DENVER – After months of warnings from the FBI and other internet companies, an estimated 200,000 people across the globe could lose internet access thanks to a malware virus.
The infection, known as the DNS Changer, is the result of a group of hackers that manipulated infected computers to connect to servers that could collect personal information like passwords and be controlled remotely.
“Users of infected machines were unaware that their computers had been compromised—or that the malicious software rendered their machines vulnerable to a host of other viruses.” said a news release from the FBI shortly after the hackers were first arrested in November of 2011.
To check to see if your computer’s been infected click here.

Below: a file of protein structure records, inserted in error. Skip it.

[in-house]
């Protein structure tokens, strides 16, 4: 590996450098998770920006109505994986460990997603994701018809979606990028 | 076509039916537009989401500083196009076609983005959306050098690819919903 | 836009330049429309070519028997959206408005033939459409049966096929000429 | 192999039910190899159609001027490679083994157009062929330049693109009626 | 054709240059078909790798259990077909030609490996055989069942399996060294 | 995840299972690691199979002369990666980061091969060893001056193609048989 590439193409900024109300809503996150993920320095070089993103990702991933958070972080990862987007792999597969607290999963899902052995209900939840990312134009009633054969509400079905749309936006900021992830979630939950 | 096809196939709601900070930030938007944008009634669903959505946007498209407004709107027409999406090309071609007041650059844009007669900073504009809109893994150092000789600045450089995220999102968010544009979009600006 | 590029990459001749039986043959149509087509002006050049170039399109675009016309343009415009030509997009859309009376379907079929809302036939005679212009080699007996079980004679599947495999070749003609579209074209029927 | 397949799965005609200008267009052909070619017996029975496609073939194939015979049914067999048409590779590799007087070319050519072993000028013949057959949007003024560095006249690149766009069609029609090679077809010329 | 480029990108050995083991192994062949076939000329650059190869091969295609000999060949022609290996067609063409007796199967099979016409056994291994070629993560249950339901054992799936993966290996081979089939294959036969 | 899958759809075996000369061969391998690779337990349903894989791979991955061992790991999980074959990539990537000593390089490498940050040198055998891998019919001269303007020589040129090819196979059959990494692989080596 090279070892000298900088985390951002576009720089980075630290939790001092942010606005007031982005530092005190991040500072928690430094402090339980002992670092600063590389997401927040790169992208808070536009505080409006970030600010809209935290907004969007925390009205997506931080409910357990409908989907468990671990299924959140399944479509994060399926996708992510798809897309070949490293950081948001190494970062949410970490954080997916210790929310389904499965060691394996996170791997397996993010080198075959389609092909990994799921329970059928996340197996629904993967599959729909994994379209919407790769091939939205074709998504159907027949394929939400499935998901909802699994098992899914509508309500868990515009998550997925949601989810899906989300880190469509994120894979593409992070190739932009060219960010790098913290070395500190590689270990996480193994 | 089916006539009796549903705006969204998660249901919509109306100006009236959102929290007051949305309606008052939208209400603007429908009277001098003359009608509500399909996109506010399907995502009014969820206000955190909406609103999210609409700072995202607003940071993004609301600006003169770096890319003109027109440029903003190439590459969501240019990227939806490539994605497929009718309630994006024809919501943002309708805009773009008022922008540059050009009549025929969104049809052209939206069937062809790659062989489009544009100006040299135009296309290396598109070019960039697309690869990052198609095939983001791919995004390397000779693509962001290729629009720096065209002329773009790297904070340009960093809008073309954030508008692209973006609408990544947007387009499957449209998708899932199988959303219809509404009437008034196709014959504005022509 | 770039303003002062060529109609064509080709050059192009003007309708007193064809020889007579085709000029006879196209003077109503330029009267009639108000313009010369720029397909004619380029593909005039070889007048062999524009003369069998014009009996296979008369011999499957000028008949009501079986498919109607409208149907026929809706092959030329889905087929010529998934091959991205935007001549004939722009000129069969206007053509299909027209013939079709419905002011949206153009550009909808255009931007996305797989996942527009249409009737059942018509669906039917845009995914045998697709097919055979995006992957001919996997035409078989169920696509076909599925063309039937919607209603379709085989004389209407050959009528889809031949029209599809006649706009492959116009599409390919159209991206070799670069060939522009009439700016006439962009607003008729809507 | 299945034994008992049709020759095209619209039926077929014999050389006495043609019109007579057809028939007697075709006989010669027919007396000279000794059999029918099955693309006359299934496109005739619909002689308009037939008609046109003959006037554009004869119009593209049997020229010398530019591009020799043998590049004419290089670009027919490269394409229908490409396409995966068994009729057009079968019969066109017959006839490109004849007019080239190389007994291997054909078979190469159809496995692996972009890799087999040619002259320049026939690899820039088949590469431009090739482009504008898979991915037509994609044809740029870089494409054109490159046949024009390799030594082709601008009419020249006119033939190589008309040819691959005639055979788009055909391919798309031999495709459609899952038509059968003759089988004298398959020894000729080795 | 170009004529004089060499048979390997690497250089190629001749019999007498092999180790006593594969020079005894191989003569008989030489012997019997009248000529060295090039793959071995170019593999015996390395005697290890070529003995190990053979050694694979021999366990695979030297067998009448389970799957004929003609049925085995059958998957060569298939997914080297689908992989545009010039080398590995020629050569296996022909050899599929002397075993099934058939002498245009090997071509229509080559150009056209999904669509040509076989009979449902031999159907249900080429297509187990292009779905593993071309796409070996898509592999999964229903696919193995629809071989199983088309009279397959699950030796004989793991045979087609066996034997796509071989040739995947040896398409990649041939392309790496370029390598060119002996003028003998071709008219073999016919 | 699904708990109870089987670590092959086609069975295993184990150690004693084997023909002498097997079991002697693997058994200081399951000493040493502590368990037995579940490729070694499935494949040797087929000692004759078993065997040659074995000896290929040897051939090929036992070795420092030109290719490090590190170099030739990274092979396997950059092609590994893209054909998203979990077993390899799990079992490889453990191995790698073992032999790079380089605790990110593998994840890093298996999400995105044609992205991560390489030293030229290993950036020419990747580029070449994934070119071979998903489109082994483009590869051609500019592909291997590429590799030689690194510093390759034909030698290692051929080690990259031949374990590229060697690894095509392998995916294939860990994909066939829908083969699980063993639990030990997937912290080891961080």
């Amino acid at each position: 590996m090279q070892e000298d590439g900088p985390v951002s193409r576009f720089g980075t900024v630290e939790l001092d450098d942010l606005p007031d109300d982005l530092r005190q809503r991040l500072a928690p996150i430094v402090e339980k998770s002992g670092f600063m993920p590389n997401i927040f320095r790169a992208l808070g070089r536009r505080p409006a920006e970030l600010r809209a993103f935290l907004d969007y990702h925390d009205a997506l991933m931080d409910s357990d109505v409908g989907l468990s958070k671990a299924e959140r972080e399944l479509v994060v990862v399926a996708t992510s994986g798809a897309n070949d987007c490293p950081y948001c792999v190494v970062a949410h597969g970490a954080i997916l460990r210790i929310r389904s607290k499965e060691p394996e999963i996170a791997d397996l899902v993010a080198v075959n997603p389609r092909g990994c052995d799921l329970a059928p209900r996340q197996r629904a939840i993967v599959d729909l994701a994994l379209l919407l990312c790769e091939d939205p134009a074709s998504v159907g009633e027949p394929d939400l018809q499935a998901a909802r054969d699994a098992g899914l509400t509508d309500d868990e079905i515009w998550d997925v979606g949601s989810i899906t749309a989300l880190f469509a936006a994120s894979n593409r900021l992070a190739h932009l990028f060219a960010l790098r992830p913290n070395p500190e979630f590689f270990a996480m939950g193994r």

Since the hackers were first discovered in November, the FBI has kept some servers running in which infected computers could still connect to in order to gain internet access. Effective July 9, the FBI is expected to shut down those remaining servers, resulting in some disconnects.
“While it is going to be kind of scary and people are going to be worried if they’re going to get cut off or not, I think the outage will be small,” said Charles Tendell, a Denver based computer security expert during an interview with KDVR on Sunday.
The virus had allowed infected computers to be comprised through a system known as DNS or domain name system. That system allows computers to turn domain names like “google.com” into a computer code that allows a user’s system to understand which web server to connect to. In March, FBI officials had been expected to shutdown the DNS hacked servers but that decision was pushed back until July to allow more infected users to be cleaned up.